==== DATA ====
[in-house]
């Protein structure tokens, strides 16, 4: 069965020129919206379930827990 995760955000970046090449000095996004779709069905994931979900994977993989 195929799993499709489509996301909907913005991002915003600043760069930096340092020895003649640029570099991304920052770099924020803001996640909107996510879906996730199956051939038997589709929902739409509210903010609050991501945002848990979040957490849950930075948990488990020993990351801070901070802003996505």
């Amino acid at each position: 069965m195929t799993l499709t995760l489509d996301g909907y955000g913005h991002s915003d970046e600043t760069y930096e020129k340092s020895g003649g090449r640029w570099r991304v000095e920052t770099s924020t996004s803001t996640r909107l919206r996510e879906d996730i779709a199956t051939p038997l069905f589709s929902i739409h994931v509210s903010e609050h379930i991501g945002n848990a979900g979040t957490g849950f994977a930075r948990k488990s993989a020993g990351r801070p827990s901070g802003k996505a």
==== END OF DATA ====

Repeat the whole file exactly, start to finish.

[in-house]
């Protein structure tokens, strides 16, 4: 069965020129919206379930827990 995760955000970046090449000095996004779709069905994931979900994977993989 195929799993499709489509996301909907913005991002915003600043760069930096340092020895003649640029570099991304920052770099924020803001996640909107996510879906996730199956051939038997589709929902739409509210903010609050991501945002848990979040957490849950930075948990488990020993990351801070901070802003996505």
């Amino acid at each position: 069965m195929t799993l499709t995760l489509d996301g909907y955000g913005h991002s915003d970046e600043t760069y930096e020129k340092s020895g003649g090449r640029w570099r991304v000095e920052t770099s924020t996004s803001t996640r909107l919206r996510e879906d996730i779709a199956t051939p038997l069905f589709s929902i739409h994931v509210s903010e609050h379930i991501g945002n848990a979900g979040t957490g849950f994977a930075r948990k488990s993989a020993g990351r801070p827990s901070g802003k996505a």